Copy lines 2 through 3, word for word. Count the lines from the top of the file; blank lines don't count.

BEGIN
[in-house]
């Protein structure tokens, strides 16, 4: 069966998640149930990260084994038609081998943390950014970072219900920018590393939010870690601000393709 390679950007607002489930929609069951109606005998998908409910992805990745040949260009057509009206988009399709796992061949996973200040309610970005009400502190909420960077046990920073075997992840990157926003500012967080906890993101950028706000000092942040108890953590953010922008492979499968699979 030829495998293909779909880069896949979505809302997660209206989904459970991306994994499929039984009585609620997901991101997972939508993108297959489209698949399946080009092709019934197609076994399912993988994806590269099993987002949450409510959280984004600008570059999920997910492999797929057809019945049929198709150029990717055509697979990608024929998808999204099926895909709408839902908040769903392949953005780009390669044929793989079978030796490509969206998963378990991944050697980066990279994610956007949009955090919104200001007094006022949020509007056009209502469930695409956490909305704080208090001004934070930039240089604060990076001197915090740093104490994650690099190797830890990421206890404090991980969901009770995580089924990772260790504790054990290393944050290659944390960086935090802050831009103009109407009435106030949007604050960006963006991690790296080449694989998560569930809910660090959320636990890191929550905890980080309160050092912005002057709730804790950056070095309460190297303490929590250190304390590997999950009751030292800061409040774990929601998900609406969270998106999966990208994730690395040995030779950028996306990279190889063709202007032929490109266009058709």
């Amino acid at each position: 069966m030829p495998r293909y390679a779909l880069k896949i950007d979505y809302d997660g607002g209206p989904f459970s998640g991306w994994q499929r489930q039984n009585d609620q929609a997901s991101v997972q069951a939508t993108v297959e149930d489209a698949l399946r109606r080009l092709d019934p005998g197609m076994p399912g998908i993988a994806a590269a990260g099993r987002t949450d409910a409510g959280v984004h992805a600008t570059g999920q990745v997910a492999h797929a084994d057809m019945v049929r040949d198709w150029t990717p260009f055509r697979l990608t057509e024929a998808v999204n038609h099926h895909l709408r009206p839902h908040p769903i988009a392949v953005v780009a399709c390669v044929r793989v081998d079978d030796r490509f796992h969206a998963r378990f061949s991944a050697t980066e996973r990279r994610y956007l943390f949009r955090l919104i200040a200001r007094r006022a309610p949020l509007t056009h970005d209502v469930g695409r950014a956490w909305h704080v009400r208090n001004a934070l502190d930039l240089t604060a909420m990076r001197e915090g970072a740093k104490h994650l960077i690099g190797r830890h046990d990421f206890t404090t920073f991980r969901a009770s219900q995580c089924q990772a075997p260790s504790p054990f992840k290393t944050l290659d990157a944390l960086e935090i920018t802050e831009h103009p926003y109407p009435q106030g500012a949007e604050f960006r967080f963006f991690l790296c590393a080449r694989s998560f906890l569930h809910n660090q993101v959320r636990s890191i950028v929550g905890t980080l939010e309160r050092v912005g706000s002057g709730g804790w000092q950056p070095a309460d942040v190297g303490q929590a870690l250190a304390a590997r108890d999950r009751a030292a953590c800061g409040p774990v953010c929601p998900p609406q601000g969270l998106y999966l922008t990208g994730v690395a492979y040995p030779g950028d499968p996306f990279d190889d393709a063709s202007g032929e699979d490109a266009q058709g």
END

């Protein structure tokens, strides 16, 4: 069966998640149930990260084994038609081998943390950014970072219900920018590393939010870690601000393709 390679950007607002489930929609069951109606005998998908409910992805990745040949260009057509009206988009399709796992061949996973200040309610970005009400502190909420960077046990920073075997992840990157926003500012967080906890993101950028706000000092942040108890953590953010922008492979499968699979 030829495998293909779909880069896949979505809302997660209206989904459970991306994994499929039984009585609620997901991101997972939508993108297959489209698949399946080009092709019934197609076994399912993988994806590269099993987002949450409510959280984004600008570059999920997910492999797929057809019945049929198709150029990717055509697979990608024929998808999204099926895909709408839902908040769903392949953005780009390669044929793989079978030796490509969206998963378990991944050697980066990279994610956007949009955090919104200001007094006022949020509007056009209502469930695409956490909305704080208090001004934070930039240089604060990076001197915090740093104490994650690099190797830890990421206890404090991980969901009770995580089924990772260790504790054990290393944050290659944390960086935090802050831009103009109407009435106030949007604050960006963006991690790296080449694989998560569930809910660090959320636990890191929550905890980080309160050092912005002057709730804790950056070095309460190297303490929590250190304390590997999950009751030292800061409040774990929601998900609406969270998106999966990208994730690395040995030779950028996306990279190889063709202007032929490109266009058709």
């Amino acid at each position: 069966m030829p495998r293909y390679a779909l880069k896949i950007d979505y809302d997660g607002g209206p989904f459970s998640g991306w994994q499929r489930q039984n009585d609620q929609a997901s991101v997972q069951a939508t993108v297959e149930d489209a698949l399946r109606r080009l092709d019934p005998g197609m076994p399912g998908i993988a994806a590269a990260g099993r987002t949450d409910a409510g959280v984004h992805a600008t570059g999920q990745v997910a492999h797929a084994d057809m019945v049929r040949d198709w150029t990717p260009f055509r697979l990608t057509e024929a998808v999204n038609h099926h895909l709408r009206p839902h908040p769903i988009a392949v953005v780009a399709c390669v044929r793989v081998d079978d030796r490509f796992h969206a998963r378990f061949s991944a050697t980066e996973r990279r994610y956007l943390f949009r955090l919104i200040a200001r007094r006022a309610p949020l509007t056009h970005d209502v469930g695409r950014a956490w909305h704080v009400r208090n001004a934070l502190d930039l240089t604060a909420m990076r001197e915090g970072a740093k104490h994650l960077i690099g190797r830890h046990d990421f206890t404090t920073f991980r969901a009770s219900q995580c089924q990772a075997p260790s504790p054990f992840k290393t944050l290659d990157a944390l960086e935090i920018t802050e831009h103009p926003y109407p009435q106030g500012a949007e604050f960006r967080f963006f991690l790296c590393a080449r694989s998560f906890l569930h809910n660090q993101v959320r636990s890191i950028v929550g905890t980080l939010e309160r050092v912005g706000s002057g709730g804790w000092q950056p070095a309460d942040v190297g303490q929590a870690l250190a304390a590997r108890d999950r009751a030292a953590c800061g409040p774990v953010c929601p998900p609406q601000g969270l998106y999966l922008t990208g994730v690395a492979y040995p030779g950028d499968p996306f990279d190889d393709a063709s202007g032929e699979d490109a266009q058709g």